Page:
Gulf of Mexico Federal Regulations Update
Sector Allocations, Gag Grouper, Goliath Grouper, Amberjack
Council has decided to remove the sector allocation issue, most commonly referred to as sector separation, out of the generic ACL/AM amendment and put it in its own standalone amendment. The ALC/AM amendment is scheduled to be finished some time this summer, and removing sector allocation from its current amendment will allow for more thorough consideration of the issue. Placing sector allocation into its own amendment essentially starts the clock over on the issue, and the new amendment will be sent out to scoping and public hearings, and be analyzed thoroughly before any final commitments are made either way.
The results from the 2009 gag update assessment were presented to the council during the reef fish committee meeting. The re-run made a couple of changes to the 2009 update assessment that ultimately led to a slight increase in the perceived size of the gag stock in the Gulf of Mexico. Because of the stock size increase the Councils Scientific and Statistical Committee increased both the over fishing limit (OFL) and the acceptable biological catch (ABC) level for gag for 2011. The over fishing limit is threshold at which the most fish can be taken from a stock without compromising the stock’s ability to reproduce and maintain a balanced population size for the future. The acceptable biological catch is the amount of fish that can be removed from a stock and is set lower than the overfishing limit to account for scientific uncertainty and natural fluctuations in stock size. The acceptable biological catch for gag is then split between commercial and recreational sectors (commercial gets 39% and recreational gets 61%).
Here are the changes from the 2009 update assessment to the re-run:
2009 Update assessment Re-run
Over Fishing Limit 1.32 MP GW 1.67 MP GW
Acceptable Biological Catch 1.17 MP GW 1.58 MP GW
* MP GW = millions of pounds gutted weight
In addition, the scientific and statistical committee (SSC) suggested a stepwise increase in both the over fishing limit and the acceptable biological catch levels through 2015. The gag stock is overfished, and these numbers are consistent with the rebuilding plan that must rebuild the gag stock to a healthy size within 10 years. The scheduled increases are as follows:
2011 1.58 MP GW 1.67 MP GW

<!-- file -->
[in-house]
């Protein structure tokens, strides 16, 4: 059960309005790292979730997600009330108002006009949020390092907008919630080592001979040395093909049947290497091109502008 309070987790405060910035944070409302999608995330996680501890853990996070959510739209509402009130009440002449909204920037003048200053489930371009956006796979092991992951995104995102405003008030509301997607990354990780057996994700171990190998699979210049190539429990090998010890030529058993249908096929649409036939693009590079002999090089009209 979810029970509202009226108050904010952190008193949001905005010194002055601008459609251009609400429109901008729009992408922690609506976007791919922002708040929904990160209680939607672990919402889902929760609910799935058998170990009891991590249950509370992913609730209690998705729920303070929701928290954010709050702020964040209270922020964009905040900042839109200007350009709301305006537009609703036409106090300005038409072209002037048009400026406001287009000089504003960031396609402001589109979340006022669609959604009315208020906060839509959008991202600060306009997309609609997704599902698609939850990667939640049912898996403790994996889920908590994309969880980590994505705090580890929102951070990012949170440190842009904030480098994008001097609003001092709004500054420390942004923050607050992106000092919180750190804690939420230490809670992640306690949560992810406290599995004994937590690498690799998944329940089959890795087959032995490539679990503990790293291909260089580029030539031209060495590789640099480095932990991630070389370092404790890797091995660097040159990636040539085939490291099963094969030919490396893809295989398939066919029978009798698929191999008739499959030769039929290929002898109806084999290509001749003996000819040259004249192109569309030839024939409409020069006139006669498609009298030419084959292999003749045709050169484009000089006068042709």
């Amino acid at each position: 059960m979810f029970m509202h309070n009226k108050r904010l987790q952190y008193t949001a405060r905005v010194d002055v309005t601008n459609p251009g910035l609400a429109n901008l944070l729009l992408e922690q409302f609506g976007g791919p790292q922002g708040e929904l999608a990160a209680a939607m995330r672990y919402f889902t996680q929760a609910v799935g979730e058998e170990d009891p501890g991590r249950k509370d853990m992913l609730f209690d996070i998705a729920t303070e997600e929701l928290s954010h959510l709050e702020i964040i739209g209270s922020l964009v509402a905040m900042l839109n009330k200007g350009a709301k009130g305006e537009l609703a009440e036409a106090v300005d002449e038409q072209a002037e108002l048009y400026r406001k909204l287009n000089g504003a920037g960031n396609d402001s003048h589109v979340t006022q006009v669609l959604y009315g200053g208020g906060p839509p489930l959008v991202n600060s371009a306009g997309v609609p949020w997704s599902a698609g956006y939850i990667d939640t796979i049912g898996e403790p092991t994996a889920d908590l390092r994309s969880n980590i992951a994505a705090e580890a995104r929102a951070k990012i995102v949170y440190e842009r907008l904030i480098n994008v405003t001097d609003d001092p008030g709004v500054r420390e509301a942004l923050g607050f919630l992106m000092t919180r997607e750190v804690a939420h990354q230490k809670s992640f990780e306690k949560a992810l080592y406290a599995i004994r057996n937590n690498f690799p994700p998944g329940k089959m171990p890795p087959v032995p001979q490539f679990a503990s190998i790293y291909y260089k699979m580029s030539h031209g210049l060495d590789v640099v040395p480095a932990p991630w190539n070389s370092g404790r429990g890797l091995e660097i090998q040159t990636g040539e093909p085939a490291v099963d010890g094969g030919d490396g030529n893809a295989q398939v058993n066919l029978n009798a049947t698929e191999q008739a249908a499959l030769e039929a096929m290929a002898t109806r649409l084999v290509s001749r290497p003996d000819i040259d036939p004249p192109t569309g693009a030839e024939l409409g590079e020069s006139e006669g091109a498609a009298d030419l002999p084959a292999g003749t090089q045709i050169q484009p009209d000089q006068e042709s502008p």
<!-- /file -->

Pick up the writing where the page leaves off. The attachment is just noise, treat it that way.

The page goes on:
2012 2.02 MP GW 2.11 MP GW
2013 2.45 MP GW 2.54 MP GW
2014 2.82 MP GW 2.91 MP GW
2015 3.12 MP GW 3.19 MP GW
The reef fish committee also discussed the fate of the gag season for the remainder of 2011. Currently an interim rule prohibits the recreational possession of gag in federal waters through May 31st, 2011. The state of Florida did not limit the recreational harvest of gag along with the federal closure, and without compliance from Florida there is no option to allow for a gag fishing season in federal waters. The Council’s reef fish committee discussed some management options that would allow for a gag season opening in federal waters sometime this year and managed to recommend that staff develop a rule that the federal waters open to gag fishing from September 16st through November 15th, 2011. This recommendation is contingent upon both council support and compliance from the state of Florida who plans to meet later this month to discuss gag management options. This proposed interim rule will be discussed further at the April meeting of the Gulf of Mexico Fishery Management Council.
Each fish stock that is considered for management by the Council must first undergo a benchmark stock assessment to determine the health of the fish population. This assessment of the fish stock is done by SEDAR process, which is essentially a gathering of all the experts on the species who analyze all of the scientific knowledge associated with that fish. The review of the Goliath SEDAR was inconclusive and scientists were unable to determine, with a reasonable level of confidence, the health of the goliath grouper population.
The Council’s Scientific and Statistical Committee reviewed the Goliath SEDAR and determined that although the stock seems to be increasing, the inconclusive stock assessment does not currently promote any consideration of management options that would allow for the harvest of goliath. The committee recommended that a workshop be convened to address the gaps and uncertainties in the assessment data sometime in the next 3-5 years. The State of Florida is currently considering some type of management plan that might open a limited goliath fishery in state waters.
Amberjack Seasonal Closure Reminder
In October of 2010 the Council selected to close the recreational greater amberjack season for the months of June and July. Current projections estimate that the 2011 quota will be reached by late August if no in-season closure is made. Council chose to have an in-season closure to avoid the early seasonal closure, and allow the amberjack season to extend further into the fall than projected. I want to make it clear that this is not limiting the number of amberjack fishing days for 2011, it is simply re-arranging the time of year that the fishing days are allowed. This change was made so that the closure of amberjack coincides with the opening of red snapper season, which essentially ensures that at least one offshore species can be targeted year round.